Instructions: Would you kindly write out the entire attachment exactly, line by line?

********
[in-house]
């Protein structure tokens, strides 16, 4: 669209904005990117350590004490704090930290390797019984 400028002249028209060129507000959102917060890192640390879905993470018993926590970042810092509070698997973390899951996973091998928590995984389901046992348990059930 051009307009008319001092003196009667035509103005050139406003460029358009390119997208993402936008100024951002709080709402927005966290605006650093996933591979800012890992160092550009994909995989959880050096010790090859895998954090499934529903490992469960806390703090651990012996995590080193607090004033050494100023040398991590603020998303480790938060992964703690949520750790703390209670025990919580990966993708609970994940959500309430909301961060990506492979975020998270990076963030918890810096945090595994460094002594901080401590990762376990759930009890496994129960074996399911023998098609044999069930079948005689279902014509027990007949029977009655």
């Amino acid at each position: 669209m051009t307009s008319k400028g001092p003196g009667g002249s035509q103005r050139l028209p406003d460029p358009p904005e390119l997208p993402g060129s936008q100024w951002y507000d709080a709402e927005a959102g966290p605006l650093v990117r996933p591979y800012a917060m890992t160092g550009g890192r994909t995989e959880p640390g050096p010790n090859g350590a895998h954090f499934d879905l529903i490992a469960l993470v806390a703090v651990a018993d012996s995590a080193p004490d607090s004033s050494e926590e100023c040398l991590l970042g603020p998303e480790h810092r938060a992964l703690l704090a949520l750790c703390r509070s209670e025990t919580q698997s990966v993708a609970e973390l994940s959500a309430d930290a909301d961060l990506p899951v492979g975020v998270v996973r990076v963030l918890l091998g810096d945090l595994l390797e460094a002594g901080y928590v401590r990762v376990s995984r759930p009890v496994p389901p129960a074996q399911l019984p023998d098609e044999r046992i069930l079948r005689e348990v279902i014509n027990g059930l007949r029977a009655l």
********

[in-house]
């Protein structure tokens, strides 16, 4: 669209904005990117350590004490704090930290390797019984 400028002249028209060129507000959102917060890192640390879905993470018993926590970042810092509070698997973390899951996973091998928590995984389901046992348990059930 051009307009008319001092003196009667035509103005050139406003460029358009390119997208993402936008100024951002709080709402927005966290605006650093996933591979800012890992160092550009994909995989959880050096010790090859895998954090499934529903490992469960806390703090651990012996995590080193607090004033050494100023040398991590603020998303480790938060992964703690949520750790703390209670025990919580990966993708609970994940959500309430909301961060990506492979975020998270990076963030918890810096945090595994460094002594901080401590990762376990759930009890496994129960074996399911023998098609044999069930079948005689279902014509027990007949029977009655």
């Amino acid at each position: 669209m051009t307009s008319k400028g001092p003196g009667g002249s035509q103005r050139l028209p406003d460029p358009p904005e390119l997208p993402g060129s936008q100024w951002y507000d709080a709402e927005a959102g966290p605006l650093v990117r996933p591979y800012a917060m890992t160092g550009g890192r994909t995989e959880p640390g050096p010790n090859g350590a895998h954090f499934d879905l529903i490992a469960l993470v806390a703090v651990a018993d012996s995590a080193p004490d607090s004033s050494e926590e100023c040398l991590l970042g603020p998303e480790h810092r938060a992964l703690l704090a949520l750790c703390r509070s209670e025990t919580q698997s990966v993708a609970e973390l994940s959500a309430d930290a909301d961060l990506p899951v492979g975020v998270v996973r990076v963030l918890l091998g810096d945090l595994l390797e460094a002594g901080y928590v401590r990762v376990s995984r759930p009890v496994p389901p129960a074996q399911l019984p023998d098609e044999r046992i069930l079948r005689e348990v279902i014509n027990g059930l007949r029977a009655l």